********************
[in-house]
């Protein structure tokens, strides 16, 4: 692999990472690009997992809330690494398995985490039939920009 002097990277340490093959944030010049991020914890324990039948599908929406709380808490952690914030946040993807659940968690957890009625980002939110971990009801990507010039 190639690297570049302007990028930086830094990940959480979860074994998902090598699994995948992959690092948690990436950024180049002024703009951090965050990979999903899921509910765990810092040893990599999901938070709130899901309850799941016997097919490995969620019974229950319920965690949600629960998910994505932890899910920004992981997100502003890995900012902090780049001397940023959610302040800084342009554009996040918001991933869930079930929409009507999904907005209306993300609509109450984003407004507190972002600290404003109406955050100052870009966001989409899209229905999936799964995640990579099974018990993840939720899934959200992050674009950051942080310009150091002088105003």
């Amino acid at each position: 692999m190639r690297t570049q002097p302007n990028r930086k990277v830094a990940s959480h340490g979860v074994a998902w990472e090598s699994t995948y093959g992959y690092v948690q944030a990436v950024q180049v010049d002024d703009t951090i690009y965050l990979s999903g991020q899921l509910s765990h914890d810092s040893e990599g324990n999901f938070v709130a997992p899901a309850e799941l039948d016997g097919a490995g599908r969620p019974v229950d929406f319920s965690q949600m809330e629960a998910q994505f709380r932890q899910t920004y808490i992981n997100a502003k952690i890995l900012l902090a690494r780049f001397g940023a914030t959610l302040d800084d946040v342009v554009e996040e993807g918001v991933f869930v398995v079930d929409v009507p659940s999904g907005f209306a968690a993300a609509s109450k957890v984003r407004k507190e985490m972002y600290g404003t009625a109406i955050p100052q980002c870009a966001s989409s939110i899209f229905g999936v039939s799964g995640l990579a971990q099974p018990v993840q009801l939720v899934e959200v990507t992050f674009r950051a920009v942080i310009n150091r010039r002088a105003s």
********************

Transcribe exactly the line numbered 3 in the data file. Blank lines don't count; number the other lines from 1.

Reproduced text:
């Amino acid at each position: 692999m190639r690297t570049q002097p302007n990028r930086k990277v830094a990940s959480h340490g979860v074994a998902w990472e090598s699994t995948y093959g992959y690092v948690q944030a990436v950024q180049v010049d002024d703009t951090i690009y965050l990979s999903g991020q899921l509910s765990h914890d810092s040893e990599g324990n999901f938070v709130a997992p899901a309850e799941l039948d016997g097919a490995g599908r969620p019974v229950d929406f319920s965690q949600m809330e629960a998910q994505f709380r932890q899910t920004y808490i992981n997100a502003k952690i890995l900012l902090a690494r780049f001397g940023a914030t959610l302040d800084d946040v342009v554009e996040e993807g918001v991933f869930v398995v079930d929409v009507p659940s999904g907005f209306a968690a993300a609509s109450k957890v984003r407004k507190e985490m972002y600290g404003t009625a109406i955050p100052q980002c870009a966001s989409s939110i899209f229905g999936v039939s799964g995640l990579a971990q099974p018990v993840q009801l939720v899934e959200v990507t992050f674009r950051a920009v942080i310009n150091r010039r002088a105003s």